2020 YIR: Stand Against Swastikas
Year in ReviewLocal

2020 YIR: Stand Against Swastikas

When swastikas were found painted on fences in a quiet residential neighborhood, it became a catalyst for a communitywide stand against against hatred. 

Anti-Semitic graffiti united the suburban East Cobb community.
Anti-Semitic graffiti united the suburban East Cobb community.

August 28, 2020

Rabbi Larry Sernovitz had only been the spiritual leader of Temple Kol Emeth about a month when swastikas were painted on residential fences outside a quiet East Cobb neighborhood. The incident led to a communitywide stand against hatred hastily organized by the synagogue and the Anti-Defamation League in Kol Emeth’s lobby. It also led to a Becoming an Ally anti-bias training by ADL and the reformation of the East Cobb Clergy Association, Sernovitz said.

All of the events that developed as a result of the anti-Semitic act of graffiti brought together a cross-section of the interfaith community to unite against a common threat – hatred of “the other,” the rabbis words immediately following the August incident. “Positive things came out of it. “

About 100 people attended two online Becoming an Ally seminars in the months after the vandalism. “Because of what happened, we were able to make a difference.” Congregants from faith-based organizations in Cobb County attended the seminars to train the public how to respond and stand up to hatred and bias.
Sernovitz said the goal of such gatherings is “the ability to change people’s perspective.”

Coming together as a community was especially important to help discuss identity. “It’s an opening to begin to explore what identity looks like and how to look within and understand others,” he said.

“The challenge in our environment can’t be just cliché, … what it takes to clean up our world and what it means to be a diverse community that understands different faiths.”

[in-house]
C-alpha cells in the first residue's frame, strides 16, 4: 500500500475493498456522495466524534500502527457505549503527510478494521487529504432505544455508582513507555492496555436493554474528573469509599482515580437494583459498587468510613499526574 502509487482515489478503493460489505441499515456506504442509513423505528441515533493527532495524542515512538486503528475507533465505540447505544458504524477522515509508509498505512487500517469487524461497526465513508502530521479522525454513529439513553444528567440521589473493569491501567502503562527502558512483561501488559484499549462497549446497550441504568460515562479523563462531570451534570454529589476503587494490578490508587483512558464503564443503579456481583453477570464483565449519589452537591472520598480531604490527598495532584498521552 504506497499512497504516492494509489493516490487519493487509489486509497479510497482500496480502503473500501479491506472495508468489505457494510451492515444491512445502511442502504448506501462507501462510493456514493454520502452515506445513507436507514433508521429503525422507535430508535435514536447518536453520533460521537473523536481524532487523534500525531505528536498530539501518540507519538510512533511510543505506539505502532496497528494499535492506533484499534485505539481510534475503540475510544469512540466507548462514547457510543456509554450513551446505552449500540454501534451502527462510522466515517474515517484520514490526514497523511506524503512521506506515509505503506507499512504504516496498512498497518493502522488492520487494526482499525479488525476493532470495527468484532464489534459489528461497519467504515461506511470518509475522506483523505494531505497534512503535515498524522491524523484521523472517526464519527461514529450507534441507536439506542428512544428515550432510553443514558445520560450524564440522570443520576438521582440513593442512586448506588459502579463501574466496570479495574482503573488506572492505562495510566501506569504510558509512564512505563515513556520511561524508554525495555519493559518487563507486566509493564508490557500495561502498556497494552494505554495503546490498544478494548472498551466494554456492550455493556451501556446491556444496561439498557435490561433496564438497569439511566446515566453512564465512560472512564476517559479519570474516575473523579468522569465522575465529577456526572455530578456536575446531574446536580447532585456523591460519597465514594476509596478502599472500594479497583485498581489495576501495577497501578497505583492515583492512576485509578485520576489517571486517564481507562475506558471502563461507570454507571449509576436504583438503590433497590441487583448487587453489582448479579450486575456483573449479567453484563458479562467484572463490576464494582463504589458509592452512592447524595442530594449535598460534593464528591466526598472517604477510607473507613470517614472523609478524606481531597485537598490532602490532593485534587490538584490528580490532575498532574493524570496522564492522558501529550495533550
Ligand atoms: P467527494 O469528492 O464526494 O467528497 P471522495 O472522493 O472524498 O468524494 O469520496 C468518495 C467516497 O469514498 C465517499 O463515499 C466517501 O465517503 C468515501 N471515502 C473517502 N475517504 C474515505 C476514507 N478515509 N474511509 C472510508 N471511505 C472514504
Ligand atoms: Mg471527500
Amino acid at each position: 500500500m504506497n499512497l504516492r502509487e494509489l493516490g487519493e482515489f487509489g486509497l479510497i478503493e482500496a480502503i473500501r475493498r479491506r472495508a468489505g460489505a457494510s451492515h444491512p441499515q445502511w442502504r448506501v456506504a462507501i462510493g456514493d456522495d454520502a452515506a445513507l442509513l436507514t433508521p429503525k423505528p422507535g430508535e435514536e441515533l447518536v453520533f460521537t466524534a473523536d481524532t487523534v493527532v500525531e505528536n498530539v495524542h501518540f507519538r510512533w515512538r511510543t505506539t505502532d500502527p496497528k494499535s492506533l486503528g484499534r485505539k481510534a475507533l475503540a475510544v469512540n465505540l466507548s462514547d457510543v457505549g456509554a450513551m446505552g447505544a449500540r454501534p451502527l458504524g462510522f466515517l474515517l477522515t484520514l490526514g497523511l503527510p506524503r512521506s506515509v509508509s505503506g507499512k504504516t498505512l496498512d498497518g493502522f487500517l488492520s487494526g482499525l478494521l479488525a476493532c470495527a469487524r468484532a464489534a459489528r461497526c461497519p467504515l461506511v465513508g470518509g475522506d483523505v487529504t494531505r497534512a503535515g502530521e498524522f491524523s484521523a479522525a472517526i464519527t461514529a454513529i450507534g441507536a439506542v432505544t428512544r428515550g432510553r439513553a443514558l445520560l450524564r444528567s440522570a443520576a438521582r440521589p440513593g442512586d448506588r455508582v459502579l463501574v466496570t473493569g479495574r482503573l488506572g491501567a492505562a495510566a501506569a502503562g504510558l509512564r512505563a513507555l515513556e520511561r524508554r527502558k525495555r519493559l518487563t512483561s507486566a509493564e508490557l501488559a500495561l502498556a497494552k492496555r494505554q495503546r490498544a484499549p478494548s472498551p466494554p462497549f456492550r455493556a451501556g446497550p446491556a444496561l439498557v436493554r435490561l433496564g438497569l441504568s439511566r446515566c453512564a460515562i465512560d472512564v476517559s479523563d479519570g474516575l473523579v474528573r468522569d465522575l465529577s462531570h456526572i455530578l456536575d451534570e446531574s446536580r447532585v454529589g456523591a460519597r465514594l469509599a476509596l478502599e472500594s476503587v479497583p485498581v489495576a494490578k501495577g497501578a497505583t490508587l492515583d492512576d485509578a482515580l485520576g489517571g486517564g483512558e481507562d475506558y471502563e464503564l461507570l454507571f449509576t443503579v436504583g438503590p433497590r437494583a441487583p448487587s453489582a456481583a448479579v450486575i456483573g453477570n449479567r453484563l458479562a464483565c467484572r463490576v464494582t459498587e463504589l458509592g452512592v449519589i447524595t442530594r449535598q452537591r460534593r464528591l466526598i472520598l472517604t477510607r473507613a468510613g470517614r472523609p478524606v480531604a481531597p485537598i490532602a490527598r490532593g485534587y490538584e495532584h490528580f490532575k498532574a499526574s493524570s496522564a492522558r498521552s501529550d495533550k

The conversations over the past few months were “open, honest, vulnerable,” and helped build relationships with people participants may never have met before, learning about their faiths, and making a “big community small.”

The East Cobb Clergy Association had been defunct several years, the rabbi said. Since reforming, the group of about a dozen leaders has met in meetings via Zoom on “what it means to be in community with each other and come together to learn.” While COVID created a challenge to meet in person, Sernovitz hopes in the future the clergy can visit each other’s houses of worship.

Post-election last month, the community came together at a solidarity rally on Zoom. A number of clergy members from mosques, churches and Kol Emeth spoke about “what gratitude means, what unity means,” regardless of political background. It created a stronger sense of community, he said.

Sernovitz, who became spiritual leader of the Reform synagogue when Rabbi Steven Lebow retired in July, said he moved to East Cobb from New Jersey, where anti-Semitism is more common than in Marietta.

He believes young people in the community saw swastikas and the community’s quick response and will “learn resiliency, learn strength, learn what it means to be Jewish. We are not the swastikas; we are not the small amount of hate.” Instead, he looks forward to being a part of the building up, not tearing down of the community.

“Those who seek to hate try to divide us. It actually makes us stronger. It’s a powerful message that we are better together,” he said. “We are not going to completely stop hate, but we can make sure when it does happen, we can respond and build coalitions and partnerships. We have a long history in East Cobb of community no matter, always. … I’m really proud that even in midst of COVID we are able to be the voice of calm and peace. While the whole world changed, our values and our priorities don’t have to.”

read more: